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The Feds flipped Silk Road’s most notorious heroin dealer
Steve Lloyd Sadler, the man accused of being heroin kingpin Nod, began cooperating with authorities after his home was raided in July.
Steve Lloyd Sadler, 40, is allegedly the man behind the alias Nod, one of the Deep Web’s most successful narcotics dealers. Nod, who joined Silk Road on June 14, 2012, claimed at one point to be clearing $20,000 a month on cocaine sales alone. The Daily Dot reported extensively on his career and arrest earlier this month.
Nod’s downfall was aided by an informant who allowed police to buy heroin from him through her Silk Road account. The informant, who spoke with the Smoking Gun, helped the postal inspector navigate Silk Road and fund an account with bitcoins.
In September 2012, U.S. Post Office dogs were alerted to the scent of heroin on two express packages addressed for California and both allegedly from Sadler. The first package contained heroin. The second contained $3,200 in cash.
The $3,200 package was apparently addressed to Michael Shapiro, a 28-year-old from California who, until a month ago, worked as an ad operations manager for the National Football League in Culver City, the Smoking Gun reports.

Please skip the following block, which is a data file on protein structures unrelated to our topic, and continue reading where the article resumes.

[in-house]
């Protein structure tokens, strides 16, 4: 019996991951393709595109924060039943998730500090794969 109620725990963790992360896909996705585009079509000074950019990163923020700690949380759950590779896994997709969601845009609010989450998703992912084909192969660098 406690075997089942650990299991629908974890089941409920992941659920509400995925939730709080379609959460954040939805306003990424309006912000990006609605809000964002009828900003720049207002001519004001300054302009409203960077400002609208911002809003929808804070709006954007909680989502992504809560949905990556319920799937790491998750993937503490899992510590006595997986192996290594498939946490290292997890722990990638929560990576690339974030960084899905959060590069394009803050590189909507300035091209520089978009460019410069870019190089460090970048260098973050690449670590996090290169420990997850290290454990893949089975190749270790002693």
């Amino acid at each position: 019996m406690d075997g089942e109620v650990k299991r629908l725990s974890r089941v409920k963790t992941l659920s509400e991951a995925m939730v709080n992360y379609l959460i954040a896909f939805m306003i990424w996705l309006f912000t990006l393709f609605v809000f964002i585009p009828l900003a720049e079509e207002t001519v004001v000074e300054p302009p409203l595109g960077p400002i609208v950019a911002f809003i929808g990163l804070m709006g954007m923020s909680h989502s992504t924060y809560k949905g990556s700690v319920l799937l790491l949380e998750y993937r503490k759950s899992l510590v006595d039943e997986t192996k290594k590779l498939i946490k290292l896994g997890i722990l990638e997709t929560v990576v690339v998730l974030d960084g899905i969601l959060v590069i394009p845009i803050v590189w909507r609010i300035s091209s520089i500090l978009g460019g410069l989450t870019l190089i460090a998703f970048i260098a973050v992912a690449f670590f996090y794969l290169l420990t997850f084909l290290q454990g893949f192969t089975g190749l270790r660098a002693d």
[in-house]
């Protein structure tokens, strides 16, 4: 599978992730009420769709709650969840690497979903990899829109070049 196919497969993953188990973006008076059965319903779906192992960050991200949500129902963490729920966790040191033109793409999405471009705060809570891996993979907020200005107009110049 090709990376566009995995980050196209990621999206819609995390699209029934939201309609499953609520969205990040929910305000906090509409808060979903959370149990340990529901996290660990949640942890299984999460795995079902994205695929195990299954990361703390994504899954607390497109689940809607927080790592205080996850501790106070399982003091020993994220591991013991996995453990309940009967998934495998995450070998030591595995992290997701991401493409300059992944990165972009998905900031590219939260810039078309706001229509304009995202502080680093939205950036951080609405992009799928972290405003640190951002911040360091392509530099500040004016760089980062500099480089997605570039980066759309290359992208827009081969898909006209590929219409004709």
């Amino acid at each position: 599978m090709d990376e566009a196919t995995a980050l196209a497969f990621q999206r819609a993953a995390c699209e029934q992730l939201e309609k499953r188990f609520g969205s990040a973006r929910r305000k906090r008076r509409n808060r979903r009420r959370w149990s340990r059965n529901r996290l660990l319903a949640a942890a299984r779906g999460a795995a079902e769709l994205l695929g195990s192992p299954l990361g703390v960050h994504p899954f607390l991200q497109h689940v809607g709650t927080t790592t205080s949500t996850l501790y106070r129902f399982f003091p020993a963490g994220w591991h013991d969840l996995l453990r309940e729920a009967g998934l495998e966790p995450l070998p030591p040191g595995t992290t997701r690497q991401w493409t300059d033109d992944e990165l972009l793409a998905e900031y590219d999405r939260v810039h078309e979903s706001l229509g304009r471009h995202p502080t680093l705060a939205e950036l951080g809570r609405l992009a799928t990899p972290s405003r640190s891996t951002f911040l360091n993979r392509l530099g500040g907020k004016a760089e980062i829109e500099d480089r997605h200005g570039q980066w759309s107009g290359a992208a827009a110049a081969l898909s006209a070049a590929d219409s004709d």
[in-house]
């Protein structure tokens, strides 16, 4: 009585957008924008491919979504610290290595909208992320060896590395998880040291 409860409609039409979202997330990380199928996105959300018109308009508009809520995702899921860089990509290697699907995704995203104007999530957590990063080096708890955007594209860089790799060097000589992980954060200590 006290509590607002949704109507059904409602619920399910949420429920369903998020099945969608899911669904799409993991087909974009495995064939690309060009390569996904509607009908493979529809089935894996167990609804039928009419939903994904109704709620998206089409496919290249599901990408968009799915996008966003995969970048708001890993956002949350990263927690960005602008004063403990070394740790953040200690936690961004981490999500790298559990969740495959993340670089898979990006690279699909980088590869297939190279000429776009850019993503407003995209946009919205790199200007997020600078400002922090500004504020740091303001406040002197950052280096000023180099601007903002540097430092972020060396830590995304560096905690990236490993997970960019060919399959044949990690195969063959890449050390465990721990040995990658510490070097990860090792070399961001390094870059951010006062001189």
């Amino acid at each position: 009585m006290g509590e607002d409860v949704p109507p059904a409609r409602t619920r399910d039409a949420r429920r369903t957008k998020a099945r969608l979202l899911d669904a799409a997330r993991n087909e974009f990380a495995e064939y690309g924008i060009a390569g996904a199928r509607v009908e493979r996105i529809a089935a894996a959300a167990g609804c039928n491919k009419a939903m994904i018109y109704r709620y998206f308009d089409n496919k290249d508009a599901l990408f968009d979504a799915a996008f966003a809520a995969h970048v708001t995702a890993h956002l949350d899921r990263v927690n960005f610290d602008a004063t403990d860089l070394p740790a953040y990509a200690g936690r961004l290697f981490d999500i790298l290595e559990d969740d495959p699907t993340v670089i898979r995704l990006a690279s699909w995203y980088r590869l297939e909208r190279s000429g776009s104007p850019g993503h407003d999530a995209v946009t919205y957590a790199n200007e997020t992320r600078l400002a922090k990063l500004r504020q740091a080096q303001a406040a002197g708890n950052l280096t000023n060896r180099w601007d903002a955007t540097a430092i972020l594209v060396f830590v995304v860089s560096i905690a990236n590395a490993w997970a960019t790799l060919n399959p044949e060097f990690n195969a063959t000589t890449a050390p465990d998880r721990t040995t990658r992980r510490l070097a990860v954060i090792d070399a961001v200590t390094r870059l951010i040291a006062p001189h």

Sadler began cooperating with authorities after his home in Bellevue, Wash., was raided on July 31, resulting in the seizure of heroin, cocaine, methamphetamine, a .45 caliber pistol, cash, and packing equipment.
Few details about Sadler’s cooperation with authorities are available, but it was made public earlier earlier this month at a court hearing in which Sadler and his girlfriend, Jenna White, were released on bail. Sadler and White pleaded not guilty to felony charges last week.
Sadler also allegedly used heroin and methamphetamine in the 24 hours prior to his Oct. 2 arraignment.
Patrick Howell O'Neill is a notable cybersecurity reporter whose work has focused on the dark net, national security, and law enforcement. A former senior writer at the Daily Dot, O'Neill joined CyberScoop in October 2016. I am a cybersecurity journalist at CyberScoop. I cover the security industry, national security and law enforcement.